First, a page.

Tuesday, August 17, 2010

Electric Results!

Moving has kept us pretty busy. We've been in the house for almost a month now and are really enjoying it. When I get all unpacked and organized, I will post pictures of the interior. I will also be reporting on the green elements of the house and how they impacted the budget and our living conditions. This first one is about the photovoltaic panels and solar hot water system.

The budget allowance for the PV panels was $15,700 which included 3KW worth of Sharp panels, a ground mount system, an inverter, and the hookup to the local utility. We had previously gotten an estimate of over 20K for a roof-mounted system. The PV was installed on budget. We will get a 30% tax rebate, making our net cost $10,990. The inverter has a display that shows how much electricity we are generating and even on cloudy days we've been getting around 2KW.

Here is a picture of the panels and ground mount:

The solar hot water is a Rheem passive 80 gallon system, which was budgeted at $4500. When the installer checked out the roof, he realized that the system wouldn't be angled in the best direction. We approved a different bracket that added $898 to the budget. We are hoping the optimal angle will result in the ability to heat water without electrical backup all year long. So, the net cost will be $3778.60 after the Federal Rebate.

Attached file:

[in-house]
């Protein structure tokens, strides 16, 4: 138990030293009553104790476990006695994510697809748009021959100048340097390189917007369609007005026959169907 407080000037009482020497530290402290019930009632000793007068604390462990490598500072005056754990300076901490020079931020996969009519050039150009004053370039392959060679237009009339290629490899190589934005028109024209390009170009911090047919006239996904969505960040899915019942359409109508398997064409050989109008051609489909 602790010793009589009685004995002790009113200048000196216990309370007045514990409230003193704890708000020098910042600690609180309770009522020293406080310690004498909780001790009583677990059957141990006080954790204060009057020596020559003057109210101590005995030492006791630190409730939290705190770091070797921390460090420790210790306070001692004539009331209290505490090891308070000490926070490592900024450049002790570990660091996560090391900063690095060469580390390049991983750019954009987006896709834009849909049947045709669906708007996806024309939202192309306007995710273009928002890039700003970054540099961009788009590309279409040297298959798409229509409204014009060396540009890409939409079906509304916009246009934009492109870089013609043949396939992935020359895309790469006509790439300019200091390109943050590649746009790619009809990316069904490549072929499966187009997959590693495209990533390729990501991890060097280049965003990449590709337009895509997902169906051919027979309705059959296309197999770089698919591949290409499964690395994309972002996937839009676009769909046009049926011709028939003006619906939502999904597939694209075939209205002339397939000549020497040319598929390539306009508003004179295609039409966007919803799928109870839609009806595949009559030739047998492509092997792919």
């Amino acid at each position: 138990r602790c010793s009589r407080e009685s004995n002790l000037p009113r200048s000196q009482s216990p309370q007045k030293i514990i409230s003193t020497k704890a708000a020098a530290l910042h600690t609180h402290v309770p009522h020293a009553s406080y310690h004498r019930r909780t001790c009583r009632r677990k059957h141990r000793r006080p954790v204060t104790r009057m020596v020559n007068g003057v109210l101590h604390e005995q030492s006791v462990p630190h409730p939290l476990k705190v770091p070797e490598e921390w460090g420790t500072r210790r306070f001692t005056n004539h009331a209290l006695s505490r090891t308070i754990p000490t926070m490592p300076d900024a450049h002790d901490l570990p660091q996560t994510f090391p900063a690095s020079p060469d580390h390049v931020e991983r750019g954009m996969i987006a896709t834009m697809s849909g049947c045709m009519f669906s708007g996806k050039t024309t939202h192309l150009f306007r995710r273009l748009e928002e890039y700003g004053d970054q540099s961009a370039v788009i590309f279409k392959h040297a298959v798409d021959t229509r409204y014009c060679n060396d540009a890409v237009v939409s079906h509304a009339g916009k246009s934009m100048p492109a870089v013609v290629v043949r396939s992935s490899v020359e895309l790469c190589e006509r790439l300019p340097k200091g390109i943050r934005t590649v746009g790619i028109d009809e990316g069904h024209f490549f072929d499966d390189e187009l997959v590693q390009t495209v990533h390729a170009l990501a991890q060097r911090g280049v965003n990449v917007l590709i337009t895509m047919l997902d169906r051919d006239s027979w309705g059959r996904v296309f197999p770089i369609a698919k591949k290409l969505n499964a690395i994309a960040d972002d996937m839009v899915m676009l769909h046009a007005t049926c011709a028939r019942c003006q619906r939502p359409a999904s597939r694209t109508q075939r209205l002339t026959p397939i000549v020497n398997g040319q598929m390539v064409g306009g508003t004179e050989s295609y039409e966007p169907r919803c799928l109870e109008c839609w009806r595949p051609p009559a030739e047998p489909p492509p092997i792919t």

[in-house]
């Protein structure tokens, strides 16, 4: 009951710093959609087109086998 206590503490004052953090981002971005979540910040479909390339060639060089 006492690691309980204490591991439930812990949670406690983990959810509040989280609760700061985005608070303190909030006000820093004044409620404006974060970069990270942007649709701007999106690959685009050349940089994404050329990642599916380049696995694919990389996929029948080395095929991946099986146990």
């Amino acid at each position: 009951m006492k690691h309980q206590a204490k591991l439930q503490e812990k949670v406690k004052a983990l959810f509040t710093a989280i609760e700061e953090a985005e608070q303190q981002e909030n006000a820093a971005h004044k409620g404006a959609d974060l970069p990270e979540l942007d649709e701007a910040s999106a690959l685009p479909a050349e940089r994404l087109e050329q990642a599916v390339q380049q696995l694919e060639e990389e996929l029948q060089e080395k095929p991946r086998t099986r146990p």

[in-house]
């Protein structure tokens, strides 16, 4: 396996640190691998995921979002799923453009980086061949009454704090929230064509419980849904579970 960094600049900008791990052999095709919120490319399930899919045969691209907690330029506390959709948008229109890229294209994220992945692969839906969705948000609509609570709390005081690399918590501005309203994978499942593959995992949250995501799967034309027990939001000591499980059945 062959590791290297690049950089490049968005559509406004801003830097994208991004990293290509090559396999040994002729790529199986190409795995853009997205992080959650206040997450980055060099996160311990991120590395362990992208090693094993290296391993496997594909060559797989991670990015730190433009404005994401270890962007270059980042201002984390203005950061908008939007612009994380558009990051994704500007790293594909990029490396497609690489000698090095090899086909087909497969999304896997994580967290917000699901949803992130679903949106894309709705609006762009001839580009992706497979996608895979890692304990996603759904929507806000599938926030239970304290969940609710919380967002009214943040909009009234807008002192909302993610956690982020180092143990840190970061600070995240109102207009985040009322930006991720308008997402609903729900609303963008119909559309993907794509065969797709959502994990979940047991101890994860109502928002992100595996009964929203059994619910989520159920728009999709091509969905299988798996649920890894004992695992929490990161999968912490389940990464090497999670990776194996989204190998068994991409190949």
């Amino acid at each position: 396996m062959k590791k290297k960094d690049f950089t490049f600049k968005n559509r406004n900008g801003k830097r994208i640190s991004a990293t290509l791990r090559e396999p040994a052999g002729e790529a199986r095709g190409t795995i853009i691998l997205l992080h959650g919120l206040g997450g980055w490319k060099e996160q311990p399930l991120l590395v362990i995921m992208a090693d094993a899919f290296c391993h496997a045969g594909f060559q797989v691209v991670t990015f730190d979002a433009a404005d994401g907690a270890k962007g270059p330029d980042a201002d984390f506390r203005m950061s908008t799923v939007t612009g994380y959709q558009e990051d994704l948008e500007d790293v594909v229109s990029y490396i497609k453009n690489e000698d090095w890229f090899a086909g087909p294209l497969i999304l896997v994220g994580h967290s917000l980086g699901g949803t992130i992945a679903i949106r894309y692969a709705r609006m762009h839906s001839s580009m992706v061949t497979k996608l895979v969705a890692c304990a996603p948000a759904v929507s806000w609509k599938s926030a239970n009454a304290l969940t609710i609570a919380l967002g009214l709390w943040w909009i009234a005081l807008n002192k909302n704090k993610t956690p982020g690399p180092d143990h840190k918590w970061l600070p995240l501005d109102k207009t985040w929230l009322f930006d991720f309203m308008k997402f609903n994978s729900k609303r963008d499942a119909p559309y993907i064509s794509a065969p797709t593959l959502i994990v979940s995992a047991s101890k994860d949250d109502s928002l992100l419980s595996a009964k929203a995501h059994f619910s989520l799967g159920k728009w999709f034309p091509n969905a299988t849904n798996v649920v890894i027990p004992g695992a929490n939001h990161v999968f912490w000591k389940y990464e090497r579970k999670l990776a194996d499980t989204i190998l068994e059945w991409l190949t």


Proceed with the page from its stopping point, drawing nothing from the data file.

But, the best news is that we got our first electric bill -- $72. Let me put this number in perspective for those who are not familiar with Texas summers. In our previous 1400 square foot home, with a 600 square foot guest house on the same meter, a summer electric bill could range from $280 to $360, depending on the temperature. The hot water and cooking range were electric.

So needless to say, we are very pleased. Assuming that our previous electric expenses averaged $240/month, we should save the $14768.00 net cost in 7.3 years -- a pretty good payback!

The only thing I would mention to parents considering solar hot water is that the water is very hot in the summer. You can start your shower with the water half cold and half hot, but by the end, you only need a little bit of hot. You can compensate for this by buying anti-scald mixing fixtures.